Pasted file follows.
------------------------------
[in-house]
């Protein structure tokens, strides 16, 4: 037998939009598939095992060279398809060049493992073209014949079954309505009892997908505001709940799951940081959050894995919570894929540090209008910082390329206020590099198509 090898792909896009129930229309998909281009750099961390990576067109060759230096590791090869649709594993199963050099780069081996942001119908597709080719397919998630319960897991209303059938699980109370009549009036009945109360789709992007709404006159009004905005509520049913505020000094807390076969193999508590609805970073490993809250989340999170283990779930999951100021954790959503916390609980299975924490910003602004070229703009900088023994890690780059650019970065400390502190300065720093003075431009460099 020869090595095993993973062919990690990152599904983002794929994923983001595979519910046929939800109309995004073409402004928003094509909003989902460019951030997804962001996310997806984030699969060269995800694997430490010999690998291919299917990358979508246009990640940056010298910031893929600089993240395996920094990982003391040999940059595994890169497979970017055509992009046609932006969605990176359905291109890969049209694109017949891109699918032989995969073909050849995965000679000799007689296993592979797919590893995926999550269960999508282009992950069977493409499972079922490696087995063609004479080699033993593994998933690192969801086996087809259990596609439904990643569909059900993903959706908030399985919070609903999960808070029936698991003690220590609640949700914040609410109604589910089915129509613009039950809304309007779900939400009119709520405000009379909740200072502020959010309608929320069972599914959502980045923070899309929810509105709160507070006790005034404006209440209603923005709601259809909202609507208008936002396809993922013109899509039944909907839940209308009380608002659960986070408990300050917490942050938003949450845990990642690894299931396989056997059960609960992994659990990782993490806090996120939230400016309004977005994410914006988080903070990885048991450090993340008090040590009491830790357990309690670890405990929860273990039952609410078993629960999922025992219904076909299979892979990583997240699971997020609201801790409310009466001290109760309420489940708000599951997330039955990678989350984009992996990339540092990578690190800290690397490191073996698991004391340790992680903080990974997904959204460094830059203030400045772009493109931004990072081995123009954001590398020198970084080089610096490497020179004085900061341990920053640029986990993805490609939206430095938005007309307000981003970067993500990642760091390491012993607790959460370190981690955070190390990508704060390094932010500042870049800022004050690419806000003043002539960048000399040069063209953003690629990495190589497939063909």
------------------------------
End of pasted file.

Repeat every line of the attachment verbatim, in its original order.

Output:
[in-house]
């Protein structure tokens, strides 16, 4: 037998939009598939095992060279398809060049493992073209014949079954309505009892997908505001709940799951940081959050894995919570894929540090209008910082390329206020590099198509 090898792909896009129930229309998909281009750099961390990576067109060759230096590791090869649709594993199963050099780069081996942001119908597709080719397919998630319960897991209303059938699980109370009549009036009945109360789709992007709404006159009004905005509520049913505020000094807390076969193999508590609805970073490993809250989340999170283990779930999951100021954790959503916390609980299975924490910003602004070229703009900088023994890690780059650019970065400390502190300065720093003075431009460099 020869090595095993993973062919990690990152599904983002794929994923983001595979519910046929939800109309995004073409402004928003094509909003989902460019951030997804962001996310997806984030699969060269995800694997430490010999690998291919299917990358979508246009990640940056010298910031893929600089993240395996920094990982003391040999940059595994890169497979970017055509992009046609932006969605990176359905291109890969049209694109017949891109699918032989995969073909050849995965000679000799007689296993592979797919590893995926999550269960999508282009992950069977493409499972079922490696087995063609004479080699033993593994998933690192969801086996087809259990596609439904990643569909059900993903959706908030399985919070609903999960808070029936698991003690220590609640949700914040609410109604589910089915129509613009039950809304309007779900939400009119709520405000009379909740200072502020959010309608929320069972599914959502980045923070899309929810509105709160507070006790005034404006209440209603923005709601259809909202609507208008936002396809993922013109899509039944909907839940209308009380608002659960986070408990300050917490942050938003949450845990990642690894299931396989056997059960609960992994659990990782993490806090996120939230400016309004977005994410914006988080903070990885048991450090993340008090040590009491830790357990309690670890405990929860273990039952609410078993629960999922025992219904076909299979892979990583997240699971997020609201801790409310009466001290109760309420489940708000599951997330039955990678989350984009992996990339540092990578690190800290690397490191073996698991004391340790992680903080990974997904959204460094830059203030400045772009493109931004990072081995123009954001590398020198970084080089610096490497020179004085900061341990920053640029986990993805490609939206430095938005007309307000981003970067993500990642760091390491012993607790959460370190981690955070190390990508704060390094932010500042870049800022004050690419806000003043002539960048000399040069063209953003690629990495190589497939063909």